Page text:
Tracking A Reel Life Killer
By Kurt Brokaw, Culture Editor
In the pictures "Se7en," "Fight Club," "Panic Room," and the Alien outing referenced in "The Host" review, David Fincher has carved out a reputation for terror/suspense that can find a home in science fantasy, science-fiction or hard noir. Fincher is a dark, dark director, and even one of his commercials for Nike begins with a long, thick black snake slithering up from the water and across a beach. But in "Zodiac," Fincher has brilliantly expanded his talents while (mostly) curbing his appetites for shock, to create a mesmerizing true-crime epic.
The Zodiac serial killer haunted the San Francisco area throughout the 1970s, slaying individuals and couples, writing plaintive pleas for publicity and exposure to The Chronicle newspaper, and inspiring a string of movies including "Dirty Harry," with a young Clint Eastwood pursuing a crazy named Scorpio. Zodiac's history is meticulously detailed in a book by former Chronicle cartoonist Robert Graysmith, who did the heaviest lifting in investigating and eventually identifying the probable killer, aided by the tireless work of two dedicated SFPD detectives and a talented train wreck of a Chronicle reporter.
Fincher's movie is an intricate procedural and it's on a par with "Chinatown" and "LA Confidential," surely the two finest neo-noirs of the 20th century. The picture is dense with absorbing trails, dead ends, tantalizing and mysterious relatives, acquaintances and institutional authorities touched by the awful crimes. (It's the kind of intelligent storytelling that informs two other current movies, "Breach" and "The Good Shepherd.") The soundtrack is alive with stoner tracks by Vanilla Fudge, Donovan, and a variety of West Coast 70s rockers. Fincher shoots in widest CinemaScope proportions and crams mountains of data into short, staccato scenes that build a momentum and sense of dread that one finds only in the best of fiction masters like James Ellroy, Don Westlake, and the blackest of the century's pulp writers, Cornell Woolrich.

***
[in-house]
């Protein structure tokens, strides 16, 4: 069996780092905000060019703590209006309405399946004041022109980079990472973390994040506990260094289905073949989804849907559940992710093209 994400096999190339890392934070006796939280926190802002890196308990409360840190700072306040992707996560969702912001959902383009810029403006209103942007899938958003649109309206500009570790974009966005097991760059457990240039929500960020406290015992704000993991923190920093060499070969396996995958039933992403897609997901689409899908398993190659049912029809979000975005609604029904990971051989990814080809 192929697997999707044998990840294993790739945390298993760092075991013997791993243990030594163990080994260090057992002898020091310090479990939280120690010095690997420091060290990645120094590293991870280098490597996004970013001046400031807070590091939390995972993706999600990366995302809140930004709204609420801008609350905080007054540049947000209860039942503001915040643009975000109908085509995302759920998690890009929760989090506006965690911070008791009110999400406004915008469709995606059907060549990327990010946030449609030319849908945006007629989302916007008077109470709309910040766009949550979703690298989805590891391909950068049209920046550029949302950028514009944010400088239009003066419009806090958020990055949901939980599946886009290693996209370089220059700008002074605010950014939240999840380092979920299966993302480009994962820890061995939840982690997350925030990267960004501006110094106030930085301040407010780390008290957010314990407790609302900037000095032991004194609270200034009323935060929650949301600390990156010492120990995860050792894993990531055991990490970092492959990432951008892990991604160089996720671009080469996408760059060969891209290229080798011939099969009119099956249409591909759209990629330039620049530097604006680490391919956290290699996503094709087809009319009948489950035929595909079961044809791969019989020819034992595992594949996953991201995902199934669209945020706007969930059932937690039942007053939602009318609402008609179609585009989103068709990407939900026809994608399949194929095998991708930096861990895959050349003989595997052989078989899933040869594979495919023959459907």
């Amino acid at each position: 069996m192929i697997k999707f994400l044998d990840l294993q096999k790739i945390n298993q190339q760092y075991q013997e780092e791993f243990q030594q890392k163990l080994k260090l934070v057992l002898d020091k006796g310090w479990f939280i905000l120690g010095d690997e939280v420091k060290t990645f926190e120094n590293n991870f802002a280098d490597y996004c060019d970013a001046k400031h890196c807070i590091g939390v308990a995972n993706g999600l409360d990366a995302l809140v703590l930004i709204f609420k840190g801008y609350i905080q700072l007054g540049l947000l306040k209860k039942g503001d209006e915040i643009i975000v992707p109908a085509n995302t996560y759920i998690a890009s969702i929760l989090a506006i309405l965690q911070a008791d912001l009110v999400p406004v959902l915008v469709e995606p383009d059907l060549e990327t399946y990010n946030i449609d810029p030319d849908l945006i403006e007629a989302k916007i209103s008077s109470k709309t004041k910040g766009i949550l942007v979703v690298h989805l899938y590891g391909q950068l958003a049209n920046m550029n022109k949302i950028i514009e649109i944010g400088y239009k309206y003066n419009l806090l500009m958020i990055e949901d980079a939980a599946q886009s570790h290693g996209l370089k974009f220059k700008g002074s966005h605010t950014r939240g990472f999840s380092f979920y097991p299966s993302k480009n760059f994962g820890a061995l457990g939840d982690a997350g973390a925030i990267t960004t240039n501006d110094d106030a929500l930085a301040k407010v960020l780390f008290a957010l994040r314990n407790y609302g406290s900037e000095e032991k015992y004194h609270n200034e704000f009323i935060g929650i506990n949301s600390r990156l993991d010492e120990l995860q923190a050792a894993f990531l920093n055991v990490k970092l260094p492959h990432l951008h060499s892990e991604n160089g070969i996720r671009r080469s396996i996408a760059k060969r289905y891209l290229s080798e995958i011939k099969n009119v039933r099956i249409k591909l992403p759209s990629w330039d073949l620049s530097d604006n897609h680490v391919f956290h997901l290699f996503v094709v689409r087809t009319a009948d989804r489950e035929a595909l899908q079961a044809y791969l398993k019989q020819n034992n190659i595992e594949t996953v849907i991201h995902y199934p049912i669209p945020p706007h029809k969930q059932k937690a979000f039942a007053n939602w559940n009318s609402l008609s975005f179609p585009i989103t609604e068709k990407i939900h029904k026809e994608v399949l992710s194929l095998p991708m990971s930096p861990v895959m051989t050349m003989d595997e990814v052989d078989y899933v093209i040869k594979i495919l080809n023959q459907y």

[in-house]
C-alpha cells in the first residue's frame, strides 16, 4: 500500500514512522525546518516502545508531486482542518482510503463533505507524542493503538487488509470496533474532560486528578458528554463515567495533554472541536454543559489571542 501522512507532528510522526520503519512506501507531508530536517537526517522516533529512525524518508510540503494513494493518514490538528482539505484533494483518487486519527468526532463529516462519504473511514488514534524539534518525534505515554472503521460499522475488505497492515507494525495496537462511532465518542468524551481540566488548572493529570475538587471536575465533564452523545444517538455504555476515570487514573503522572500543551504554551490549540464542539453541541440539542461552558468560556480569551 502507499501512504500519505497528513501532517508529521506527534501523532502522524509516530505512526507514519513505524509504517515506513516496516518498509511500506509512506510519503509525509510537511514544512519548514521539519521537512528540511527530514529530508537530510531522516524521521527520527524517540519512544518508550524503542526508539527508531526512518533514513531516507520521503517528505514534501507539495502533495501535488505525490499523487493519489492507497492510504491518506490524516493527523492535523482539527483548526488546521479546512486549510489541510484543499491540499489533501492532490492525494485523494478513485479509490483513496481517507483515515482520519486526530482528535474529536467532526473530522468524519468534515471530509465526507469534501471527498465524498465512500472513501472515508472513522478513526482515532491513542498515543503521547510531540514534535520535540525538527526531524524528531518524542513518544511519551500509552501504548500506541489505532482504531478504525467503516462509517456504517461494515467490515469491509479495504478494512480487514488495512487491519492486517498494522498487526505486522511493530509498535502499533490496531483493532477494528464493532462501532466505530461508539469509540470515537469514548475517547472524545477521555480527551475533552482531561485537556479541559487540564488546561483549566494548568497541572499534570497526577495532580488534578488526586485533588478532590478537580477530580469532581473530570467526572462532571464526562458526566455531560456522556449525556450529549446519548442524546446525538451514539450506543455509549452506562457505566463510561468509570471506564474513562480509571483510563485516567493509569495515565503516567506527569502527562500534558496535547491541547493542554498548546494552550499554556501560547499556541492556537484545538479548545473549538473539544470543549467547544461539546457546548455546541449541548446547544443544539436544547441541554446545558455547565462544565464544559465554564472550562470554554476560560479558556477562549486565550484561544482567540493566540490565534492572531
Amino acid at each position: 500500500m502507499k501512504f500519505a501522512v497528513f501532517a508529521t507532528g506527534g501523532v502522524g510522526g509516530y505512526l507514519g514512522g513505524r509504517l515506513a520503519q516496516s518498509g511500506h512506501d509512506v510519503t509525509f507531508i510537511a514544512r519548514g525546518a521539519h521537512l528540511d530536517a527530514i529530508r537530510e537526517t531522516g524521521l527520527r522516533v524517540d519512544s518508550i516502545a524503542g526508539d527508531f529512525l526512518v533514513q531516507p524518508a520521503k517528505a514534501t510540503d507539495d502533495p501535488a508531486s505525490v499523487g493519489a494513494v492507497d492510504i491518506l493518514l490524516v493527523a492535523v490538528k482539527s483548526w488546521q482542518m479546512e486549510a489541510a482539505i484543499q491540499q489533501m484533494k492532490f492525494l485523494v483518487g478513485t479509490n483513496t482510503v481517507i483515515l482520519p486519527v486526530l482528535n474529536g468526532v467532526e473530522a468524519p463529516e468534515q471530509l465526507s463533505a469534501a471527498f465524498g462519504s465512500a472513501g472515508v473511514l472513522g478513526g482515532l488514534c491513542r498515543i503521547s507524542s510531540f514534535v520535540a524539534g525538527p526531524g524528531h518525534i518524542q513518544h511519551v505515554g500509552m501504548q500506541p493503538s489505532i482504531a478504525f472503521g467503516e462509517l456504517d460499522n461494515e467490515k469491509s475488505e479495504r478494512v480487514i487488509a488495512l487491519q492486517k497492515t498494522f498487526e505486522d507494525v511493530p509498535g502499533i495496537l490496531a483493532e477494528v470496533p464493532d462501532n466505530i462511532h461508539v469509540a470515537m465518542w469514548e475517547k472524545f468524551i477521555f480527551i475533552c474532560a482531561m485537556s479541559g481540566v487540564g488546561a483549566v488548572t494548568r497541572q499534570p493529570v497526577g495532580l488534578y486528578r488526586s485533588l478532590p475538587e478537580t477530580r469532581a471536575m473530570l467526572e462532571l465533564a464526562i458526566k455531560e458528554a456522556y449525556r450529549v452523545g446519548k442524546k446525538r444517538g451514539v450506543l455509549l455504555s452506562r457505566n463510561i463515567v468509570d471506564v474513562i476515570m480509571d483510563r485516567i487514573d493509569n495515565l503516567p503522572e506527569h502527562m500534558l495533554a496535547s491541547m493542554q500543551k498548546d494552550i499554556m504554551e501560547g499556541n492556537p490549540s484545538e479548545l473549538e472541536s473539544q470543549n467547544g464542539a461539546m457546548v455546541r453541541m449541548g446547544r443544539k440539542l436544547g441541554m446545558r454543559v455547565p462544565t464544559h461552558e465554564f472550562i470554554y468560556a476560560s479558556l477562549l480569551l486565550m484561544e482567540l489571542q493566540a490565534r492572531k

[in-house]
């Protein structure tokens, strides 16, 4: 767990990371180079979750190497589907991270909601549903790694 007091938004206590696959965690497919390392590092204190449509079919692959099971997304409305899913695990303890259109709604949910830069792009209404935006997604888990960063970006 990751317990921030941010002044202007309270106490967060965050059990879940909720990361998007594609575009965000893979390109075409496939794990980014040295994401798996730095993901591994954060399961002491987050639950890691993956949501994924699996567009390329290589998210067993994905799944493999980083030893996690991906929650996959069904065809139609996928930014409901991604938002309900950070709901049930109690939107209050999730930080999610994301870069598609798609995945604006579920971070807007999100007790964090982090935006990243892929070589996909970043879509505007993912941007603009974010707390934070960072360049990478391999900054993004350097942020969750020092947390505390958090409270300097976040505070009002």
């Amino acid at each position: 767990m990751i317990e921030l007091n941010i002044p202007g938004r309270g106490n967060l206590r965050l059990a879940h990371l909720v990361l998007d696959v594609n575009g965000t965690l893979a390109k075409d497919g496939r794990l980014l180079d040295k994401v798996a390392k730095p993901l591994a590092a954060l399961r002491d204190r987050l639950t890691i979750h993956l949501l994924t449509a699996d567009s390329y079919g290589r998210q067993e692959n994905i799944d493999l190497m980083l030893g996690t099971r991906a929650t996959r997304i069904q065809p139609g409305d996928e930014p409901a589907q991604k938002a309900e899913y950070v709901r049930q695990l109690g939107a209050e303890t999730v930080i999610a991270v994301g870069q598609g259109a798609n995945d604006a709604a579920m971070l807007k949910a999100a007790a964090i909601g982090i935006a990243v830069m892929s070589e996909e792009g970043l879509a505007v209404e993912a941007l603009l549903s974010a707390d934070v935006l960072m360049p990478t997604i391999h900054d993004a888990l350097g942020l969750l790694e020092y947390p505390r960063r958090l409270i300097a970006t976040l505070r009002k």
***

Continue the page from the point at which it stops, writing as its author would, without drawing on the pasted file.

"Zodiac" is tightly edited to within an inch of its life, and there are occasional montages of elements that move the viewer briskly along through nearly a quarter century of investigation. This is a tour-de-force, and it requires (and earns) your undivided attention for two and a half hours. There are only a few seconds of explicit slayings you may want to avert your eyes from.
The three leads--cartoonist Jake Gyllenhaal, detective Mark Ruffalo, newshound Robert Downey, Jr--form the kind of knit, intense ensemble that Brian de Palma was never able to achieve in "The Black Dahlia." They're supported by first-rate talents like Anthony Edwards,Elias Koteus, Chloe Sevigny, Philip Baker Hall, and, as the Zodiac killer, a spooky, shape-shifting John Carroll Lynch who's all the better for being less than a household name. When "Zodiac" ends with brief real-life summaries up on screen on what has happened to the various principals portrayed in the picture, you may feel ready for a shower--or possibly an immediate second viewing. "Zodiac" is that compelling, an adult movie for unafraid adults.